Visiting a national park in another country often requires getting off the beaten path—sometimes way off. Maybe in some places, but definitely not in Finland, for travelers on business or pleasure.
Nuuksio National Park is just 45 minutes from Helsinki. The park’s 45 square kilometers of luxuriant northern woodland is dotted with the spectacular lakes so typical of this Scandinavian country. Watch the 3-minute hi-definition video below for a wintry visit to the park.
The tract of mixed deciduous and evergreen boreal forest is so big “you could get lost out there,” says Tuomas Uola, customer service officer for the Finnish Nature Centre Haltia.
This summer, you could easily avoid getting lost in Nuuksio’s woods by just focusing on the spectacular new Nature Centre Haltia that opens in June. Check out our earlier feature on the new facility. The Center’s cutting edge, high-tech exhibits will introduce you to not just Nuuksio—but to the country’s entire park system—one of the most renowned in Europe.
That kind of accessible portal to Finland’s national parks is sure to become a major tourist attraction for anyone wanting a taste of this nation’s natural heritage—especially with new dedicated bus service from the country’s capital to make it really easy.
But don’t stop at Haltia—or more accurately, don’t just stop there. The park beckons.
There are miles of trails, including new interpretive hikes near the nature center to tempt you out into the woods. True, many Finns explore these forests by orienteering off-trail—this is the country where Suunto compasses are manufactured. But no compass is needed. Near Haltia, Nuuksio’s Haukkalampi access area is a good example of the park’s front-country opportunities so close to the capital.
Typically Finnish Nature Appreciation
At Haukkalampi, Hawk Lake or Pond in English, fire road-style trails lead into the rolling forest, where people swim in the lakes and picnic at rustic shelters (what the Finnish park parlance would call “day-use huts”). The picnic sites often perch on lakeshore crags with great views, and prepared firewood for your picnic is available at trailside huts (check out the video to see these sites in action). Backpackers are welcome, with orienteers camping at truly dispersed and isolated sites. Mountain bikers are permitted to use a portion of the trails.
There are also modest cabins available, some without electricity—a reflection of the Finnish vacation lifestyle. Most Finns own a vacation cabin, individually or with their families, and some are downright rustic. For many Finns, getting away to a primitive cabin in summer—or even cooking a family picnic lunch in a snowy shelter by a frozen lake in winter (see the video)—are deeply Finnish experiences. Understandably, even the most rustic of these summer cottages invariably has a sauna (pronounced sowna)—including many in national parks.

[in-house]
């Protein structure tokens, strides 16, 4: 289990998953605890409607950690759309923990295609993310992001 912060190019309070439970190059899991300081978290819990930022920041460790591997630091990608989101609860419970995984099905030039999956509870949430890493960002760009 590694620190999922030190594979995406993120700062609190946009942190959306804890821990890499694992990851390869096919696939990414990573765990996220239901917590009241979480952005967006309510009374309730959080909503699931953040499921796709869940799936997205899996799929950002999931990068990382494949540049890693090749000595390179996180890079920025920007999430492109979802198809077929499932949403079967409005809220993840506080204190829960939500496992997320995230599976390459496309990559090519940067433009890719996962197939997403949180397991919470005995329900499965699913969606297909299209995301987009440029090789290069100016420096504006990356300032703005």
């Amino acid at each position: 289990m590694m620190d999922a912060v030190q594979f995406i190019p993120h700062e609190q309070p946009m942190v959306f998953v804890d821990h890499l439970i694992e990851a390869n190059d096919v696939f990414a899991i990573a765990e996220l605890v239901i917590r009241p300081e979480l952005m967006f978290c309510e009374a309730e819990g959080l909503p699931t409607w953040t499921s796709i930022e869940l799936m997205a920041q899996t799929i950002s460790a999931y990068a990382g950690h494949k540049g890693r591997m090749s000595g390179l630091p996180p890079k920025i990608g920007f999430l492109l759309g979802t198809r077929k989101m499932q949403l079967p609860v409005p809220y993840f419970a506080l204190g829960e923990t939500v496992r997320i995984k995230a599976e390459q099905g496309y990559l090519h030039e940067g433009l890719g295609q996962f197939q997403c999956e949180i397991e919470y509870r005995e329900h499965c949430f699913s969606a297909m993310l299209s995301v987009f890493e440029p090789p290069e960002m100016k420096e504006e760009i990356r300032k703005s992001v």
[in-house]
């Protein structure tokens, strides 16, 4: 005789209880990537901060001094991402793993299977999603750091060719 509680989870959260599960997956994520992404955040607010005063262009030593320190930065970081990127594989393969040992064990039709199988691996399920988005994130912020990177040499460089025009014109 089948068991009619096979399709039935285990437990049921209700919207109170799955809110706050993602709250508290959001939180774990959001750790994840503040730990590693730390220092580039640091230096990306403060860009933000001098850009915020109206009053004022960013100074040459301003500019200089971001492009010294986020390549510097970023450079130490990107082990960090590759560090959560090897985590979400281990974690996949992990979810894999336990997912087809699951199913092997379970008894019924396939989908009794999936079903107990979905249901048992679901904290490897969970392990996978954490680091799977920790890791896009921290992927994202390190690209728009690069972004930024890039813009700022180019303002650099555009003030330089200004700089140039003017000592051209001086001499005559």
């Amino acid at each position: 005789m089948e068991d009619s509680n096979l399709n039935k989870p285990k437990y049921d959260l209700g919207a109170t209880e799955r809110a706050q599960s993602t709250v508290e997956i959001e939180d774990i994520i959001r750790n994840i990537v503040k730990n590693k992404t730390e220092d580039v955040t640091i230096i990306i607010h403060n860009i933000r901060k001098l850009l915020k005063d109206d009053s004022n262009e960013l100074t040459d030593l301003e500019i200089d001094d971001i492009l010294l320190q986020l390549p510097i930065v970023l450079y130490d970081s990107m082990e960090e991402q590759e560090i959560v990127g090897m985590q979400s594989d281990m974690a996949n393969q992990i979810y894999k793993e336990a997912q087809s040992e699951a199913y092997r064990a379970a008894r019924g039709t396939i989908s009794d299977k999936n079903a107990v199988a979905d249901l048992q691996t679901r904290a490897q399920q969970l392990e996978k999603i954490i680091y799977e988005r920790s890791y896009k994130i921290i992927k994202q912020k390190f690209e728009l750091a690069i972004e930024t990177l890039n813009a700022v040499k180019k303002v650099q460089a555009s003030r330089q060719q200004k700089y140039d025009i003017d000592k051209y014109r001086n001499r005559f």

Huts are popular in Finland. “Many Finnish national parks have huts,” Uola says, “and they range in style.” Some are far from roads, leftover from previous use by reindeer herders, and upgraded with a stove and wooden bunks. Others cost 10 Euros a night, are reservable, and very popular. Or not. “At some huts, you can check the register and find no one has signed-in for months,” says Tuomas Uola.
Despite the park’s proximity to the capital, and 200,000 visitors a year, the park was only designated in 1994, so “there are still a lot of people who’ve never been to Nuuksio even after living nearby all their lives,” Uola says. That’ll change with the new Haltia nature center. The new bus service from Helsinki is direct—no more need to take the bus to nearby Espoo, and from there, on to Nuuksio. There’s also a new well-lighted greenway access path from the nearby “interstate-style” high-speed highway.
A big part of the Haltia effort will be to acquaint metro residents with the expanding interconnectedness of parks, paths, greenways and other opportunities near them that make it easy to get outside in Nuuksio and other natural areas near Helsinki.
That opportunity starts right outside the center. There’s a new 2-kilometer handicapped accessible trail that Uola says will be “kind of athletic.” A new 1.8-kilometer nature trail will appeal to families and international visitors, and will also be used for school groups—a clientele expected to expand given that the visitor center’s funding is supported by local municipalities.
And if you’re needing a longer walk, a new 4.6-kilometer trail will lead from Haltia to Hawk Lake. That’s a perfect distance to lead a visitor from another country on a one-day discovery of this—and all of Finland’s national parks—unbelievably close to Helsinki.